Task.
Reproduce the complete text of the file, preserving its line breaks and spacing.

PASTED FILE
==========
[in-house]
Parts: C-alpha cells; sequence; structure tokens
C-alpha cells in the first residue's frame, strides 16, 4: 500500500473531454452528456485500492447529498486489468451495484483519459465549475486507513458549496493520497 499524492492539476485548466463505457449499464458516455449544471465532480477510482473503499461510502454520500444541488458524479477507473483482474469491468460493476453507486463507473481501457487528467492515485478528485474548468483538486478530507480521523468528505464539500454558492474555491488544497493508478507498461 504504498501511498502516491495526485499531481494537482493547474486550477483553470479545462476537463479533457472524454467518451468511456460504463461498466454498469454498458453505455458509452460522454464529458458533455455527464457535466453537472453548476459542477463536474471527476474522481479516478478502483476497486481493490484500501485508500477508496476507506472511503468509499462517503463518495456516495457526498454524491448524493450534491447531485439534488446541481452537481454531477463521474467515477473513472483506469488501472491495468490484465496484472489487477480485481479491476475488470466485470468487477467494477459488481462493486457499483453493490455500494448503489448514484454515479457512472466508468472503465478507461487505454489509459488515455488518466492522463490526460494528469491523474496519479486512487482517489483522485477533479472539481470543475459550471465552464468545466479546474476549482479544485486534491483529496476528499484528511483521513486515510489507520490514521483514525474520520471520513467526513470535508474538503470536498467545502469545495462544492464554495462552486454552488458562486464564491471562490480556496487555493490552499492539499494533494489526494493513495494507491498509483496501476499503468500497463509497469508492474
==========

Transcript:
[in-house]
Parts: C-alpha cells; sequence; structure tokens
C-alpha cells in the first residue's frame, strides 16, 4: 500500500473531454452528456485500492447529498486489468451495484483519459465549475486507513458549496493520497 499524492492539476485548466463505457449499464458516455449544471465532480477510482473503499461510502454520500444541488458524479477507473483482474469491468460493476453507486463507473481501457487528467492515485478528485474548468483538486478530507480521523468528505464539500454558492474555491488544497493508478507498461 504504498501511498502516491495526485499531481494537482493547474486550477483553470479545462476537463479533457472524454467518451468511456460504463461498466454498469454498458453505455458509452460522454464529458458533455455527464457535466453537472453548476459542477463536474471527476474522481479516478478502483476497486481493490484500501485508500477508496476507506472511503468509499462517503463518495456516495457526498454524491448524493450534491447531485439534488446541481452537481454531477463521474467515477473513472483506469488501472491495468490484465496484472489487477480485481479491476475488470466485470468487477467494477459488481462493486457499483453493490455500494448503489448514484454515479457512472466508468472503465478507461487505454489509459488515455488518466492522463490526460494528469491523474496519479486512487482517489483522485477533479472539481470543475459550471465552464468545466479546474476549482479544485486534491483529496476528499484528511483521513486515510489507520490514521483514525474520520471520513467526513470535508474538503470536498467545502469545495462544492464554495462552486454552488458562486464564491471562490480556496487555493490552499492539499494533494489526494493513495494507491498509483496501476499503468500497463509497469508492474